A damp Yehliu produced nothing remarkable, will revisit in the next few days before and after another endemics tour over Christmas. Coastal sites near Tainan have been satisfactory, (Temminck’s Stint in Sicao was good) but not coming up with the much-desired rare flycatchers or Japanese Robin.

I abandoned my tea-sipping in-laws in Kaohsiung City to visit Weiwoing Park for the easy Zebra Dove. This is an established exotic, only to be found in the Kaohsiung City area. Weiwoing Park is next to the MRT station of the same name.

White's Thrush (split from Scaly): where previously I had lumped the two together. In recent weeks I have had several good views of both to be able to confidently observe the differences in size and coloring.

This is the season again where the (Taipei-based) Central Weather Bureau cannot really believe the weather in the south can be so different - and thus randomly add some "clouds, possibility of rain" to southern forecasts. Taipei residents: go southwards in winter - the weather is often perfect down here!

Birds desired in these last couple weeks: American Wigeon; any swans; Smew; other uncommon ducks; Horned Grebe; various high-seas birds (not very likely!); White-tailed Eagle; Northern Goshawk; Greater Spotted Eagle; Upland Buzzard; better views of any crakes; Oriental Plover (a bit late); Nordmann’s Greenshank (must have been somewhere in front of me this year); any gulls or terns that may inspire; Black-chinned Fruit-Dove; various owls; Black-backed Kingfisher (one in Guandu I hear); a Wryneck on Taiwan-proper would be very nice, better views of Cuckoo-shrikes; Asian Stubtail, Goldcrest; better views of most Phylloscopus and Locustella warblers; migrating flycatchers especially Verditer; rare robins, thrushes - Siberian, Japanese, Red-throated; Chestnut-tailed Starling; Hawfinch; Black new or fresh. A Pangolin would be nice.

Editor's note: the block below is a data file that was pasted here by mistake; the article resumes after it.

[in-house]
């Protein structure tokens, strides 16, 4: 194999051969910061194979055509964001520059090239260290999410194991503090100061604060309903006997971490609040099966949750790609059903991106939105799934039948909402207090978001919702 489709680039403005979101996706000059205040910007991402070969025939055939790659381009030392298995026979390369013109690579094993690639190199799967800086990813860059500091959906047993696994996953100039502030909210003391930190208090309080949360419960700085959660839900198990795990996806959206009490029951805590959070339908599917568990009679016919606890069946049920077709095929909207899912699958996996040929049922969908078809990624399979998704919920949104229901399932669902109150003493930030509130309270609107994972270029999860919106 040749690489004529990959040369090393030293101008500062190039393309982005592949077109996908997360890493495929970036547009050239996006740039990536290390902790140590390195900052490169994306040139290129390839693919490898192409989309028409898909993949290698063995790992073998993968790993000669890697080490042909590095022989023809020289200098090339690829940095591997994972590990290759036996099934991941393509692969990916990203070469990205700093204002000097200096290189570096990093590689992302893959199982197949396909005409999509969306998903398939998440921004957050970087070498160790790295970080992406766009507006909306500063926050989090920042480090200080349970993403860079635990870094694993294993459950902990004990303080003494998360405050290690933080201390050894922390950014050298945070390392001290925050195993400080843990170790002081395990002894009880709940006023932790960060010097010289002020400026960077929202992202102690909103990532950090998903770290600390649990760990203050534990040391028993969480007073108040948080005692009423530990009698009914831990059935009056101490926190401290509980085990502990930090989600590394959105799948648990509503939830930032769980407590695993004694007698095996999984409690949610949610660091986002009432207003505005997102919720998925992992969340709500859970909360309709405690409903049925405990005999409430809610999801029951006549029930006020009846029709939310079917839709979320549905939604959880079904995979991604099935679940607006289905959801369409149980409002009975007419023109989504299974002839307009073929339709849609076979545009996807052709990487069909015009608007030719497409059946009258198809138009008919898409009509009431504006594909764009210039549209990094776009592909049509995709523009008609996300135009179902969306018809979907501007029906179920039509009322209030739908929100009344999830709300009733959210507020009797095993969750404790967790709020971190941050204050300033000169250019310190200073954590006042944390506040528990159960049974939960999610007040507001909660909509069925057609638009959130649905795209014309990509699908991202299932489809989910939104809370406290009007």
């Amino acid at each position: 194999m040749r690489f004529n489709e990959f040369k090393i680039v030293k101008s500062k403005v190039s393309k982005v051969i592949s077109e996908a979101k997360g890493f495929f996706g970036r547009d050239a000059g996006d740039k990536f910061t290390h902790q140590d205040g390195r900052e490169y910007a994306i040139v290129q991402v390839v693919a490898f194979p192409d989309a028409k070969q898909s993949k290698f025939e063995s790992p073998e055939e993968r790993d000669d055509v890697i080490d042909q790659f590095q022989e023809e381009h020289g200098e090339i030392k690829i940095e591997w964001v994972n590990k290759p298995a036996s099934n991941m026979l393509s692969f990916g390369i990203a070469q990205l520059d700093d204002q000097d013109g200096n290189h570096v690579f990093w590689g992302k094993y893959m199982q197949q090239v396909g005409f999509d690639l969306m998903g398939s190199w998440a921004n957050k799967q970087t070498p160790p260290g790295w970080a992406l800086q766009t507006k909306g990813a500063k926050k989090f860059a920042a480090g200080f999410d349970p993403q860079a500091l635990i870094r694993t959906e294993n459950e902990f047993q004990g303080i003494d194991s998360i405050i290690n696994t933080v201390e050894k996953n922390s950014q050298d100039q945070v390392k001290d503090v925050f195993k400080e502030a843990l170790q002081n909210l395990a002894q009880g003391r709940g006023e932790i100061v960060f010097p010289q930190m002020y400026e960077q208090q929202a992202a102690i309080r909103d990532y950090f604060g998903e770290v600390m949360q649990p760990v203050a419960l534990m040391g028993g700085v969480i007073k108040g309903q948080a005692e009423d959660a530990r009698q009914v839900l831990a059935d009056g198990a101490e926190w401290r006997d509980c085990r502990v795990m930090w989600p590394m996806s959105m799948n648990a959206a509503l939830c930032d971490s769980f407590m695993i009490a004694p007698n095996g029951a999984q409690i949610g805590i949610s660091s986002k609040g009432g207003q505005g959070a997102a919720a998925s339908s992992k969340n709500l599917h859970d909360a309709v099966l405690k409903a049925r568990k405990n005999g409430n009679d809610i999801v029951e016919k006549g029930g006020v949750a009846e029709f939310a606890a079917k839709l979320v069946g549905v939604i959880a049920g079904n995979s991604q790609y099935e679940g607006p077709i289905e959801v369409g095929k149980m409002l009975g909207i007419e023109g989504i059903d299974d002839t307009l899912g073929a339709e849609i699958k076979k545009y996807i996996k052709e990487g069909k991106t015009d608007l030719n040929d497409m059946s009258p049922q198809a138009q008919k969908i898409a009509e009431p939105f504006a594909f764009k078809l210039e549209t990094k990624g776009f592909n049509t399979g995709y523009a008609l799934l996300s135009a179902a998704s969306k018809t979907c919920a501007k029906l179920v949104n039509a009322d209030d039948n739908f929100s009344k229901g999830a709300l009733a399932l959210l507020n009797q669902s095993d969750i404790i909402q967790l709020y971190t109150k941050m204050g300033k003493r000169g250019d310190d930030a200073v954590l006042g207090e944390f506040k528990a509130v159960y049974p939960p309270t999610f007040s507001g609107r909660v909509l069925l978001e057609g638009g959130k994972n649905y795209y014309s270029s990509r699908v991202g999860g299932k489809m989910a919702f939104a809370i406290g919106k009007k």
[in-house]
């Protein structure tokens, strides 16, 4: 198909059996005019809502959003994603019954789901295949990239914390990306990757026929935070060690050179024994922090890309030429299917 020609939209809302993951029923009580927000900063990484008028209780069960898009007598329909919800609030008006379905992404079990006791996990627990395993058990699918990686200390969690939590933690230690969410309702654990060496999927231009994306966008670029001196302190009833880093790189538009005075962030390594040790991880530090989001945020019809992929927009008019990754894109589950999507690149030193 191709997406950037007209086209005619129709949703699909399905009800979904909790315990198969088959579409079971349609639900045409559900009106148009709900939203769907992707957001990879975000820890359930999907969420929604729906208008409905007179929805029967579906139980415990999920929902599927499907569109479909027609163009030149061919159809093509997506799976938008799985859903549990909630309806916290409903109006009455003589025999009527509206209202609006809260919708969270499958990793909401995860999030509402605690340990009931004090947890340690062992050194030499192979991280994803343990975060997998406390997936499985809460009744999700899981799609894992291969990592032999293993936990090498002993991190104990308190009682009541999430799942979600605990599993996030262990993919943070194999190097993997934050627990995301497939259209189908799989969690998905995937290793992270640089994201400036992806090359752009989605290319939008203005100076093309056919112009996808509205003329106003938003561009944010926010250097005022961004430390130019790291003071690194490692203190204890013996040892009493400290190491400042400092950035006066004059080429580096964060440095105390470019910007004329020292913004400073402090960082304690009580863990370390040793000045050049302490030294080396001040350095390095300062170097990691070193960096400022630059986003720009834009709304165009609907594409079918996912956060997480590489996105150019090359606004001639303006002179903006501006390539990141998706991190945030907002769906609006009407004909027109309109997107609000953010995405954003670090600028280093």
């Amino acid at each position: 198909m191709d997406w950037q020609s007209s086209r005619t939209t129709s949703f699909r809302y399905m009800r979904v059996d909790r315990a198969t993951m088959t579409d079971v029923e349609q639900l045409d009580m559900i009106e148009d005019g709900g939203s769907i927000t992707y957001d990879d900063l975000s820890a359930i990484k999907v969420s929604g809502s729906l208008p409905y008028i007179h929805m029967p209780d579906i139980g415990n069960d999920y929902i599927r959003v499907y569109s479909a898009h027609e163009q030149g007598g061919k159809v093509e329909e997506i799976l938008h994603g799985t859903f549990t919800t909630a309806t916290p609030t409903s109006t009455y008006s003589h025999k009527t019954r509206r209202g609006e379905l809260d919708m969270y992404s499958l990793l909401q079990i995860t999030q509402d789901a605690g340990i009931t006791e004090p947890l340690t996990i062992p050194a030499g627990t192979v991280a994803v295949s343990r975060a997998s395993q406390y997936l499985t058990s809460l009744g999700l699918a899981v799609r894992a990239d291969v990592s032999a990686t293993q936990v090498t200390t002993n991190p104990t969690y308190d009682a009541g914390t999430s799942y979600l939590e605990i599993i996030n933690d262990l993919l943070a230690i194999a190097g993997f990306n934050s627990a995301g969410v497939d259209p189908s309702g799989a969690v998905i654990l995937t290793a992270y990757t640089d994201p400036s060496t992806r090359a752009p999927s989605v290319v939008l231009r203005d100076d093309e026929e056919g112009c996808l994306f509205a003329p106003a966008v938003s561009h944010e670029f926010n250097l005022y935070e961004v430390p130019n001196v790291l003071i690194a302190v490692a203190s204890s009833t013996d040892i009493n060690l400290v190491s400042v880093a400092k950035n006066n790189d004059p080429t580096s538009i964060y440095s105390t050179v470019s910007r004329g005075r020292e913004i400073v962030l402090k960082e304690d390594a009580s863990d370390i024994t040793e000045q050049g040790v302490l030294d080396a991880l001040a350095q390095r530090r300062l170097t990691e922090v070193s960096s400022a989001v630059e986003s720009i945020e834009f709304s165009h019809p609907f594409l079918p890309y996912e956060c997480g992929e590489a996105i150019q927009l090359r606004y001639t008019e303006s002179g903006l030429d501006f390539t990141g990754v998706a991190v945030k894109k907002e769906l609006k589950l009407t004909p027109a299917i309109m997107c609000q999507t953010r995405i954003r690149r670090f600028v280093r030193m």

New Birds:

White’s Thrush  Zoothera aurea
Gray-backed Thrush    Turdus hortulorum
Plain Flowerpecker    Dicaeum concolor    "Endemic subspecies (D. c. uchidai)"
Zebra Dove  Geopelia striata
Bluethroat    Luscinia svecica
Temminck's Stint    Calidris temminckii

Thursday, November 29, 2012

Photographing Endemics

When the Mikado behaves.
Endemic Bird Photography - in November.

Spring is the most popular time for seeing the endemics. However, there is nothing particularly wrong with other seasons - and early winter should be considered too. A couple of the key birds are very quiet, but the reduced foliage (better views), and winter visitors makes up for this.

In November I made three 3-day trips to the Dasyueshan area with clients photographing the endemics. Despite encountering unseasonable rain several times, a good array of birds were seen and photographed. Below is a list of birds seen with an indication of how many of the 3 trips each species was seen on. About half of these species were photographed to varying degrees of success. The Formosan Blue Magpie, and Black-faced Spoonbill were found at other locations. I hope this is useful for anyone planning a trip there.